It's Getting Harder For Companies to Run From Their Nazi Pasts

You know that Volkswagen you're driving? Hitler founded the company. You know that Hugo Boss suit you're wearing? His ads once touted, "Supplier for Nazi uniforms since 1924." Nazi stuff! Right under our noses! A new piece of legislation — from Maryland, of all places — would make sweeping that information under the carpet a crime.

Keolis, a Paris-based rail company, is currently bidding for a Maryland commuter rail contract. Keolis is owned by Societe National de Chemins de Fer, whose trains delivered 76,000 Jews to their deaths in World War II. SNCF will now have to acknowledge that fact if they plan on winning the contract. That's because Governor Martin O'Malley has signed into law the first bill in U.S. history that would require a company to disclose their Nazi-collaborating past.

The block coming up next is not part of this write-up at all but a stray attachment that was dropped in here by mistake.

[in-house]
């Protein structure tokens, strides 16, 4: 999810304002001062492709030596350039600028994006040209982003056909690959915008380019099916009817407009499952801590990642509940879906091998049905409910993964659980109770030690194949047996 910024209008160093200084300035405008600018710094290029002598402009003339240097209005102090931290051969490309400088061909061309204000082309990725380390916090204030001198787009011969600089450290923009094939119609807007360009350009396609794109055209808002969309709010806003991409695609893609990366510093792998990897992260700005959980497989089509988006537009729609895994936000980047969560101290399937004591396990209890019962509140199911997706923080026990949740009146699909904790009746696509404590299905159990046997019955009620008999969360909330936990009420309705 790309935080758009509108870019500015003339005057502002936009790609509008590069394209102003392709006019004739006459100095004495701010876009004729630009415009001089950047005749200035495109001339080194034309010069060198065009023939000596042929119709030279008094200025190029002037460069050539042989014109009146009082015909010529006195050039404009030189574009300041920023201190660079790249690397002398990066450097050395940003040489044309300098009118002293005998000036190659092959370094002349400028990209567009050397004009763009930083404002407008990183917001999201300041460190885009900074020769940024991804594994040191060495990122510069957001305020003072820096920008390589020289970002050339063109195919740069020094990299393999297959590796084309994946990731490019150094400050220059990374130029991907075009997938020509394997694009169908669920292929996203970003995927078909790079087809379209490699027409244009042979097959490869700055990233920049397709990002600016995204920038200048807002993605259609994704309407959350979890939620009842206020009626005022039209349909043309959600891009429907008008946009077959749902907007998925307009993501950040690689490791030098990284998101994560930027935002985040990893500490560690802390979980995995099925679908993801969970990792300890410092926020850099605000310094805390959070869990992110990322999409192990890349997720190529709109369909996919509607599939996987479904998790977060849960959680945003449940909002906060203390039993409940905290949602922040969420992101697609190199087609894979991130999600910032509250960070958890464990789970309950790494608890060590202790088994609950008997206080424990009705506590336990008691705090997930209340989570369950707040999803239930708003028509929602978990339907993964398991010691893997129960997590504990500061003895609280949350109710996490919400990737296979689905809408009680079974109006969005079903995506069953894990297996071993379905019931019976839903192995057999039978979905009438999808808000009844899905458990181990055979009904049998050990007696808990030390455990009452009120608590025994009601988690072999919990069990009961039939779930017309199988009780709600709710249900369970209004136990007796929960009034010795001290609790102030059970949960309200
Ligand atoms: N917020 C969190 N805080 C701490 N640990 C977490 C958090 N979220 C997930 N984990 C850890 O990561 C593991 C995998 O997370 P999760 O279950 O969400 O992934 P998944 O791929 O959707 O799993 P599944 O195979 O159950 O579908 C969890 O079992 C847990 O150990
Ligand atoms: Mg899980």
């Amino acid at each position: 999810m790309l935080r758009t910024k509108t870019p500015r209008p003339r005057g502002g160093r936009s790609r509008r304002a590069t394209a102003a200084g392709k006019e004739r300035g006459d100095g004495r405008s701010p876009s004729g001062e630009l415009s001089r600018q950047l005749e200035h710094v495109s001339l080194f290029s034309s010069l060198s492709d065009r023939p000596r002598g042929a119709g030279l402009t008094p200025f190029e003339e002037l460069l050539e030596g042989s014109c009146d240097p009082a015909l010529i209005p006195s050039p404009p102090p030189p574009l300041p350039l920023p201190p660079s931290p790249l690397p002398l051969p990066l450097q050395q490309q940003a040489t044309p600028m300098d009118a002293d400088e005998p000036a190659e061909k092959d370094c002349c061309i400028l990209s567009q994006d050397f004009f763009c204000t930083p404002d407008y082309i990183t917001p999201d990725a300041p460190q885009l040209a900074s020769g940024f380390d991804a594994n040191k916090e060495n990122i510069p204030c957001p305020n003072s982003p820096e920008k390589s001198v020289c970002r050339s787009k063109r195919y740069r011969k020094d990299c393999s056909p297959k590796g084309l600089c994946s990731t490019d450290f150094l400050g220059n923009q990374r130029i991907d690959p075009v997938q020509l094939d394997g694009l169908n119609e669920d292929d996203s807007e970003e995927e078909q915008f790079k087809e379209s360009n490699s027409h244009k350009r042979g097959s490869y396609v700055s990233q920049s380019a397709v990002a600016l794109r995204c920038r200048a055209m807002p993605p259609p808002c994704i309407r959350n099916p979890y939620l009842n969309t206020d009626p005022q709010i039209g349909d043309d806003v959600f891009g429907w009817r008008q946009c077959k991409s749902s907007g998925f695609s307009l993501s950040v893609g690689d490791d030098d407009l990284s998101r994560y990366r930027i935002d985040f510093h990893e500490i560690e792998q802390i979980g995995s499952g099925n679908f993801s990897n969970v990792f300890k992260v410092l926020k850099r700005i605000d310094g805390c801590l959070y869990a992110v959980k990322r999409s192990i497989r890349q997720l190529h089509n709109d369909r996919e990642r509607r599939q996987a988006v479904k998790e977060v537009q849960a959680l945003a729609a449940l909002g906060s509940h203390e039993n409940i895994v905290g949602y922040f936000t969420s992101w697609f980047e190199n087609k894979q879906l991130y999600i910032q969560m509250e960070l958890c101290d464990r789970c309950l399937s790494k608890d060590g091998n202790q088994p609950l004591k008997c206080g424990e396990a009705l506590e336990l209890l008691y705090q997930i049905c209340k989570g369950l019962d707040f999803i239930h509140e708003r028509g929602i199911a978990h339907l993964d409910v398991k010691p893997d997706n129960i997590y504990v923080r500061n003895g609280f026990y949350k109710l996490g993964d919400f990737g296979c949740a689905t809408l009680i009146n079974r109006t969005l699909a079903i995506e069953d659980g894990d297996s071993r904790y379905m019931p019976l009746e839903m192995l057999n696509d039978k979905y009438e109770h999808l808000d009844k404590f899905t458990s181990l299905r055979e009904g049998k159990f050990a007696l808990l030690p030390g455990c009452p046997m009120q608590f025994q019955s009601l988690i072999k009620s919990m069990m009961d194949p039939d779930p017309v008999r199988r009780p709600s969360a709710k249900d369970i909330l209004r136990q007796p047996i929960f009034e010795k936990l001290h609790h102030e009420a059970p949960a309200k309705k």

The bill stipulates that "companies that were involved in the deportation of Holocaust victims that seek contracts with Maryland's commuter rail system" would have to make pertinent records available online. That includes "internal memoranda, receipts, invoices, audits and correspondence." Also, they would have to "provide an account of property confiscated from Holocaust victims" and proof of "restitution paid."

The legislation was spearheaded by Leo Brethelz (pictured, right, with O'Malley), a 90-year-old Holocaust survivor who escaped from one of the SNCF trains on his way to Auschwitz.

"It's a beginning," said Mr Bretholz. "The other states will probably take note and perhaps do the same thing. We need contrition. We need statements. We need the truth."

[BBC, photo via AP]